Liat Livni

Jerusalem Boulevard, Jaffa, 2010, 30 Veneer Layers, 200 x 186 cm

DispatchesArt & Culture

Streets Ahead

Liat Livni's architectural sculpture claims top spot in the prestigious BLOOOM Award by WARSTEINER 2015...

Israeli artist Liat Livni is celebrating after scooping the top prize in this year’s BLOOOM Award by WARSTEINER. Livni’s work was judged the best entry from a record field of over 1,500 international entrants, and the artist will now enjoy some potentially career-making mentorship from a jury member — plus a nice little trip to Art Basel Miami Beach.

John Michael Kohler Arts Center

Credit to Arts/Industry residency program, John Michael Kohler Arts Center

The winning work, titled Jerusalem Boulevard, Jaffa, depicts a section of the city viewed across three different time periods at once. The past era is represented by Zaki Khalaf House and Alhambra Theatre, and the palm trees planted for the boulevard’s inauguration. The houses numbered 1 and 11 are from the present day, while Livni suggests a restored theatre façade for the future period. The sculpture is built up from from layered strips of veneer, with an architectural top section and an abstract lower half in which the wood hangs like roots of a disinterred plant.

The artist cites her parents as influences on this piece and on her interest in architecture as a key element in her works. “As the daughter of an architect and a civil engineer, I was always interested in urban architecture,” she explained. “I am inspired greatly by nature and landscapes, by architecture and art, of course by the driving support of my family
and friends.”

Israel cup

Israel cup, 2015, Slip cast and Mold cast, 14 x 10 x 10 cm each
Credit to Arts/Industry residency program, John Michael Kohler Arts Center

Leibniz cookies

The princess tower, 2013,
Leibniz cookies, 38 x 20 x 20 cm

Leibniz cookies

Ruin, 2013,
Cookies and Parchment paper, 13.5 x 13 x 3 cm

The work was first created for an exhibition at the Azrieli School of Architecture at Tel-Aviv University, and Livni revealed that she has considered working in larger scale public projects. “In the last few years I have been working on a few proposals for public spaces. Unfortunately none of these were realised yet due to budgetary reasons. Among these proposals I was fortunate to be chosen as one of the three artists shortlisted to propose an art project to the new Taichung Metropolitan Opera House by Toyo Ito and visit the construction site.”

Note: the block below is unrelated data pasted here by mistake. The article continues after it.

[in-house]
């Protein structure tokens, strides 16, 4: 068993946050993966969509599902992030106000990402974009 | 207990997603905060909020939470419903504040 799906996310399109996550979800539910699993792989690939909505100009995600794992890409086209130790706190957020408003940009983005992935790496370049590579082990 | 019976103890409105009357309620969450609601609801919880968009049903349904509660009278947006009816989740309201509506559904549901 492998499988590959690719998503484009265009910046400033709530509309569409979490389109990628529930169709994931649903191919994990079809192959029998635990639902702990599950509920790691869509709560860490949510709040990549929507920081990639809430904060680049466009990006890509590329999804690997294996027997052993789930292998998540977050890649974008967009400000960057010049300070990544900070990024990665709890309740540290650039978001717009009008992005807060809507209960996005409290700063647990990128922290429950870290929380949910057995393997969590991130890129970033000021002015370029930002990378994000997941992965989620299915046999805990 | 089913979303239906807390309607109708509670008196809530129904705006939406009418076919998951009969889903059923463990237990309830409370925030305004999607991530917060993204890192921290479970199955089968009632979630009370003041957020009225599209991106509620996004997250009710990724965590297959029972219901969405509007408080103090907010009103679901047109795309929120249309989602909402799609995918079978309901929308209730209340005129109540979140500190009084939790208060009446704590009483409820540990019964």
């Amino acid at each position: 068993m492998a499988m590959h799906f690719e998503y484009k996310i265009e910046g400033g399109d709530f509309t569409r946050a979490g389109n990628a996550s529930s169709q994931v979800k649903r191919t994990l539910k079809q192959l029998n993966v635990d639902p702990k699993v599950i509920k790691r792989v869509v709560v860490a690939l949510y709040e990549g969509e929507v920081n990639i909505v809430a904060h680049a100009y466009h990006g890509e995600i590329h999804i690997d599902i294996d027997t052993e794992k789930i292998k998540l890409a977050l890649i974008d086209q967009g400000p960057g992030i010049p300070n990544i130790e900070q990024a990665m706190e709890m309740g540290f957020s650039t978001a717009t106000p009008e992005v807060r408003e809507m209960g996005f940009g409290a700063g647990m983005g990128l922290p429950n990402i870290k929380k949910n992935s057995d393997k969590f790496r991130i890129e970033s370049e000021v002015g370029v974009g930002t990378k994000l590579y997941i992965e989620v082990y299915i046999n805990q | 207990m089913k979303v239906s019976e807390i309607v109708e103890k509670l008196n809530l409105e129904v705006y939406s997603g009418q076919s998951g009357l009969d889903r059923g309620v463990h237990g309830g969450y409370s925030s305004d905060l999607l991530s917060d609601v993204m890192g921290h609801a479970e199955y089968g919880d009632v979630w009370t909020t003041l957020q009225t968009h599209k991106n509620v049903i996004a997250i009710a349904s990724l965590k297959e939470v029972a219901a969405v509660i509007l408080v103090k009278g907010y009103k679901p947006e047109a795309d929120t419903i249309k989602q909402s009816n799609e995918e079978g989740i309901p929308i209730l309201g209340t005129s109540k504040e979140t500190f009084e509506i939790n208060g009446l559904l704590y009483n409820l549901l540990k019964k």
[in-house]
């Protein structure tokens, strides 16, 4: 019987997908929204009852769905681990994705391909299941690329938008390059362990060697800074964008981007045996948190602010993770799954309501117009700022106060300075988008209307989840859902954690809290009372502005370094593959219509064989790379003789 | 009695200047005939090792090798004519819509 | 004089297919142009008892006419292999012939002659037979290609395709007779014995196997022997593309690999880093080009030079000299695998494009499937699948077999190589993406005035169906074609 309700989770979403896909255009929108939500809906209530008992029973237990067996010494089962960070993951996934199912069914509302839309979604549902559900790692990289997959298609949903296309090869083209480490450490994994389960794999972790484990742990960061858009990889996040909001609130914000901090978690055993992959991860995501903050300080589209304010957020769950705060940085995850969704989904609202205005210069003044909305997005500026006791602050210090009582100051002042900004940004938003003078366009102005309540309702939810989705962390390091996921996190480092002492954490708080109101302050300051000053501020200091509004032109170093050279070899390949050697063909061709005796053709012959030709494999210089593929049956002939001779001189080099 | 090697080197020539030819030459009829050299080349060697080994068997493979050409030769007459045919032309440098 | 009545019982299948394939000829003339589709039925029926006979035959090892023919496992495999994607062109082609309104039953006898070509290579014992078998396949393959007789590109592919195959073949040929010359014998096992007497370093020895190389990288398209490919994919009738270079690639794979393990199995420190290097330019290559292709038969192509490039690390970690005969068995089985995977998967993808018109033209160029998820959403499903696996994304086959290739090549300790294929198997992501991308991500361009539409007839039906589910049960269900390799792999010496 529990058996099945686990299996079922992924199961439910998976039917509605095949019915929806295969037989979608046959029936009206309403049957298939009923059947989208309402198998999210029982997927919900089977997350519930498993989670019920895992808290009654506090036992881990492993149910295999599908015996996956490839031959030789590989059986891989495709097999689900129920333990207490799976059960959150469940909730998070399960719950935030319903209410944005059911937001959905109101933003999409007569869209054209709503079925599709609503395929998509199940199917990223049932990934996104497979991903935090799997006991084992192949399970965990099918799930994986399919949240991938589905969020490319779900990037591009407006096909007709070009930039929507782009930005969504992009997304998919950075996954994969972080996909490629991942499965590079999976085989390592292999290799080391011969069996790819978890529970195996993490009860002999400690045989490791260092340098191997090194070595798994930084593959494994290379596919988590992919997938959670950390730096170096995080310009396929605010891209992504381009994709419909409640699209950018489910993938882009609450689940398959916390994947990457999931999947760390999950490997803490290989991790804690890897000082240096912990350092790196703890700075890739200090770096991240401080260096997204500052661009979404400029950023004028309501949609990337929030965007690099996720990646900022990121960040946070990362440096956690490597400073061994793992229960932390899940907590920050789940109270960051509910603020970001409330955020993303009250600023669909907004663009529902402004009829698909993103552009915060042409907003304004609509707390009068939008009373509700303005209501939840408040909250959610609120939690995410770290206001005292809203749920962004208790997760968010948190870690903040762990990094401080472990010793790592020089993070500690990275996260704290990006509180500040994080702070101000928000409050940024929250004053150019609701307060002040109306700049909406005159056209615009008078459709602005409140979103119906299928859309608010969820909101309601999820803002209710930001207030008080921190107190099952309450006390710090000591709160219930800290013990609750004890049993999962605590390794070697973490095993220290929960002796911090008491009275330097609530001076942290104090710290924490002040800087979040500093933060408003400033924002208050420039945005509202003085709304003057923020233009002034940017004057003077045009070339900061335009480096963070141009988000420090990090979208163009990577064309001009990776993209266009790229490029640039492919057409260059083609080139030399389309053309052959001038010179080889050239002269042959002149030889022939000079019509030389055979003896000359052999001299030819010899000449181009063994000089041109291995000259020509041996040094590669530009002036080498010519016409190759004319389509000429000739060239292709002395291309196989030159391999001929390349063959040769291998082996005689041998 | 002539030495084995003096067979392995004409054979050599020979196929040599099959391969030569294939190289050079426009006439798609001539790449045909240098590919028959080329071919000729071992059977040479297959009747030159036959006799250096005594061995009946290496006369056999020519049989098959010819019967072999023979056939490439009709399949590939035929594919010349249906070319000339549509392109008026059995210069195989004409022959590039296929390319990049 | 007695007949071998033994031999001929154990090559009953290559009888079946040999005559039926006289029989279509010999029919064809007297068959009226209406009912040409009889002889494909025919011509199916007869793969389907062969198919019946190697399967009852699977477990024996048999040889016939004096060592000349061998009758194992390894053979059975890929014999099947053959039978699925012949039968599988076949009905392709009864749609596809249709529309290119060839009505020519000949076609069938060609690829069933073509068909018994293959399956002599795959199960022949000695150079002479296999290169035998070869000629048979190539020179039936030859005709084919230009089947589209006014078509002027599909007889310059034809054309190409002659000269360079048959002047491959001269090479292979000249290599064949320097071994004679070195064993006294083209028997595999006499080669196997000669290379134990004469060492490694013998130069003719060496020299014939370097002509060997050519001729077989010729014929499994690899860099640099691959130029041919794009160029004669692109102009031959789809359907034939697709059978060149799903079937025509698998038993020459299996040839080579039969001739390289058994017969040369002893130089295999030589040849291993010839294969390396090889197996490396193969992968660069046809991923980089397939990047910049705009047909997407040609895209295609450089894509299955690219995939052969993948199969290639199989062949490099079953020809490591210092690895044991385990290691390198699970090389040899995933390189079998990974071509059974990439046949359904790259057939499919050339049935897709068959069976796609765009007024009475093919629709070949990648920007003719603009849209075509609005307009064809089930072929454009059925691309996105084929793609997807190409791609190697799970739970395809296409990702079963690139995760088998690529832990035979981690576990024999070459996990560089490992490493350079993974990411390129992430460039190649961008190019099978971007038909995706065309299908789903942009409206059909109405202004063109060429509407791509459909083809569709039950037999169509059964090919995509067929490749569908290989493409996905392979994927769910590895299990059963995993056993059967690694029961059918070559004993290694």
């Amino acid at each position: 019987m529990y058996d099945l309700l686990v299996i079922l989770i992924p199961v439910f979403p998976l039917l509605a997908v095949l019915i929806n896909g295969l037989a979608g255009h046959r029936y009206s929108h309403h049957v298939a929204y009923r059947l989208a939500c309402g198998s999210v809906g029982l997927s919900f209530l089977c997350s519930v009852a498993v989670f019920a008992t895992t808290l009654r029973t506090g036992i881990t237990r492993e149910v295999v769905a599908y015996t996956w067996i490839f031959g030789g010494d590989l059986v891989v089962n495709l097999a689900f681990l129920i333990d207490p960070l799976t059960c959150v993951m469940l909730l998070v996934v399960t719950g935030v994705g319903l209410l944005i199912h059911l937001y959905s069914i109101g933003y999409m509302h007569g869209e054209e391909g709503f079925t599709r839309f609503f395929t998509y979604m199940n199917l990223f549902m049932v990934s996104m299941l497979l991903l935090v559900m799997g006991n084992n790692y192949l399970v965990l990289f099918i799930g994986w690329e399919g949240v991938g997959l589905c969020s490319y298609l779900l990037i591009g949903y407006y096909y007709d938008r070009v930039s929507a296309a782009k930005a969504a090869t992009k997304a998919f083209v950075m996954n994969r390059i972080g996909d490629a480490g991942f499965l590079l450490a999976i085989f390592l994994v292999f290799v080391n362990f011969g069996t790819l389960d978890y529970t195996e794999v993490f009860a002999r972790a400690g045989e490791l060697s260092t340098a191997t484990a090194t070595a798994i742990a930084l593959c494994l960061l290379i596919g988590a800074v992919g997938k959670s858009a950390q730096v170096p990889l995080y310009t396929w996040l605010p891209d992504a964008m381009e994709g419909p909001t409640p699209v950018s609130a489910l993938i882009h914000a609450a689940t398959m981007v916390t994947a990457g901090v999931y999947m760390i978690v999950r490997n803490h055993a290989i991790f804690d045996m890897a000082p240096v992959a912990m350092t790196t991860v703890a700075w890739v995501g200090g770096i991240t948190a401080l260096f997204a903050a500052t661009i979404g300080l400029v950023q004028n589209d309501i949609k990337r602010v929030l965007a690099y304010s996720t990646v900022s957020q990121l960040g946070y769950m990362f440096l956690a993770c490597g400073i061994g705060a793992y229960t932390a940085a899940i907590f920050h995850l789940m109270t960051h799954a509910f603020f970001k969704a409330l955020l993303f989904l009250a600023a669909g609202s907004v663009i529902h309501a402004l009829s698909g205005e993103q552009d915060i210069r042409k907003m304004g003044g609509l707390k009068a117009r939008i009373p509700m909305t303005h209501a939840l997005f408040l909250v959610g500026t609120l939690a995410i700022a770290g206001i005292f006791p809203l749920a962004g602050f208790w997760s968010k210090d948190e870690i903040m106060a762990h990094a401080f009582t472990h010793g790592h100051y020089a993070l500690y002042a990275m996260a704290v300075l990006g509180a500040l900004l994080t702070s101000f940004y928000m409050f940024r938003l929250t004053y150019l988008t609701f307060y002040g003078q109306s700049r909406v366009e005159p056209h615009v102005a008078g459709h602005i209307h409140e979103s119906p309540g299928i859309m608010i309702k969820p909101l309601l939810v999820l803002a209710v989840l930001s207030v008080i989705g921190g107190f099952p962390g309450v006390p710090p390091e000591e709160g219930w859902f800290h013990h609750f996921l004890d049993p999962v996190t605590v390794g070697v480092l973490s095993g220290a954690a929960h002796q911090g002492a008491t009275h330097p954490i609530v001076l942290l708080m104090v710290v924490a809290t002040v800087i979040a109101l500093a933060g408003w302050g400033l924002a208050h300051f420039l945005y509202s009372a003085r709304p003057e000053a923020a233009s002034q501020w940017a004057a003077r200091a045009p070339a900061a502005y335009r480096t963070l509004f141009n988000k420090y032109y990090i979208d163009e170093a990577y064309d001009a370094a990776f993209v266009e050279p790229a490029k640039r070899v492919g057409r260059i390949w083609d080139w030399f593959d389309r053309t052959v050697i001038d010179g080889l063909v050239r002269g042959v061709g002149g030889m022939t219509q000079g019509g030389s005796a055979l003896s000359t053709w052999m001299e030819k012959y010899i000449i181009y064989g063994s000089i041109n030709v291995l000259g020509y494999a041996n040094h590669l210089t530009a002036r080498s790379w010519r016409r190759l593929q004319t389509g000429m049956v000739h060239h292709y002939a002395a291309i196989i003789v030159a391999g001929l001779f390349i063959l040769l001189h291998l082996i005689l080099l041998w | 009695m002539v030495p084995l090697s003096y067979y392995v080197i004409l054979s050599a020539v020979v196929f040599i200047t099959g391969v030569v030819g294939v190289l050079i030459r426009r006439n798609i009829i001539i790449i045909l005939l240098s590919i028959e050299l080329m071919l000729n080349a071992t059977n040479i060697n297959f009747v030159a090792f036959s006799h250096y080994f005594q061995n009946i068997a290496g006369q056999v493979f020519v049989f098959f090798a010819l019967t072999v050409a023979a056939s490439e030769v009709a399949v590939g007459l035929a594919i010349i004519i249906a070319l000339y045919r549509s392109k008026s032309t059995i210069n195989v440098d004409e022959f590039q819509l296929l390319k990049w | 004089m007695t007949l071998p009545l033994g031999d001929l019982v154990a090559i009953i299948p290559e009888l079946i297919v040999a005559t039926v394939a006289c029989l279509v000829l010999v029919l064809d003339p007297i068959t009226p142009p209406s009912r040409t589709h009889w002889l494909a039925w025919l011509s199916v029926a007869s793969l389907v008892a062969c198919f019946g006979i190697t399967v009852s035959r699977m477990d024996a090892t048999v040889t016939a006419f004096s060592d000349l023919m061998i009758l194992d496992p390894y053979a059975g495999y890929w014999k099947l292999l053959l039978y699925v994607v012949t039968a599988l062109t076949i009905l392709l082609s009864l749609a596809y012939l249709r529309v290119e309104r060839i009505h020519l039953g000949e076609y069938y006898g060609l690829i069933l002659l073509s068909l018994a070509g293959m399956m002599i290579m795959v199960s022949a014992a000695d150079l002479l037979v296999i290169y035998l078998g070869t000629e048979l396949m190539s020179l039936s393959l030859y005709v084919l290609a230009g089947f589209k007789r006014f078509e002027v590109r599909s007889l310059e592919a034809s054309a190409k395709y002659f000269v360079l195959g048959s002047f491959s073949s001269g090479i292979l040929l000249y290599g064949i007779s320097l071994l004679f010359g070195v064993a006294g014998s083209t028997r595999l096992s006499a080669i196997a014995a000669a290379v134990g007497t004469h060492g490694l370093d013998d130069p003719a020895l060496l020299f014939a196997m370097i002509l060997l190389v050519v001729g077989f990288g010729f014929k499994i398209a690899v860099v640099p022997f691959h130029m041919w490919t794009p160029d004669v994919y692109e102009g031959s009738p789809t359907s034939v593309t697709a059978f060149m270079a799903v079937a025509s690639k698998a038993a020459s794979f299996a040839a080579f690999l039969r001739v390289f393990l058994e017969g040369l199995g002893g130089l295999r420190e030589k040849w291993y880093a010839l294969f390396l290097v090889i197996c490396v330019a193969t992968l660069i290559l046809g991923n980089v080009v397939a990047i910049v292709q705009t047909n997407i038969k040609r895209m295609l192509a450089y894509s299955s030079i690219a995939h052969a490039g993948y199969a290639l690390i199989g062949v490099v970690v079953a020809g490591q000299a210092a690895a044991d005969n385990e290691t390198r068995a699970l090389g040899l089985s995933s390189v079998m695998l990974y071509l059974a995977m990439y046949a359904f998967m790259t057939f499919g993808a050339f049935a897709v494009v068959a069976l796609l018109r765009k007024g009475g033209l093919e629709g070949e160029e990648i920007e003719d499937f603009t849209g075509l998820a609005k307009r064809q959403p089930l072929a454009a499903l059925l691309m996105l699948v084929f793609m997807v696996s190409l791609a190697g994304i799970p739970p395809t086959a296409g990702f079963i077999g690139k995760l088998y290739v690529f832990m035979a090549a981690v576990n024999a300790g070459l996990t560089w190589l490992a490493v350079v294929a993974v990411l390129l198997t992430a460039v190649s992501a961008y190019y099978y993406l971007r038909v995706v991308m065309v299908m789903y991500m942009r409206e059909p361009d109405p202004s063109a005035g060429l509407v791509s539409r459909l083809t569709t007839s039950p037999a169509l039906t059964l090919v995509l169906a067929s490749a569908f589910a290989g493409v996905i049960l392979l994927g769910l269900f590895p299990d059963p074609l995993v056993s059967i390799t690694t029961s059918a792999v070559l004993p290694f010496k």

Livni’s work is characterised by what she has described as “compulsive manual labour”, working with simple materials and a utility knife to create her intricate sculptures. She said: “To be sure, patience is not something I am short of, and I think it is a good trait … not only in creating art.

“I think art should make us feel something and my desire is mostly driven by the ambition to create a unique artwork that has meaning and is not made only as an
aesthetic object.”

As for the future, Livni is already thinking about her next project. “I am working on a research for new works for a solo exhibition at a museum in Israel,” she said. As to where her work might be in the coming years, she said: “Hopefully in a public space where more people could enjoy it. I would love to be surprised by where it will be.”


This part of an ongoing series created in collaboration with BLOOOM Award by WARSTEINER

Tel-Aviv flowers

Tel-Aviv flowers, 2014, Sand on cardboard, Approx. 31 x 21 cm each, 7 copies in edition

Jerusalem Boulevard

Jerusalem Boulevard, Jaffa, 2010,
30 Veneer Layers, 200 x 186 cm

Pouring an island

Pouring an island, 2013,
Squash, Enamel, synthetic turf,
polyurethane foam board and PVC,
37 x 31 x 16 cm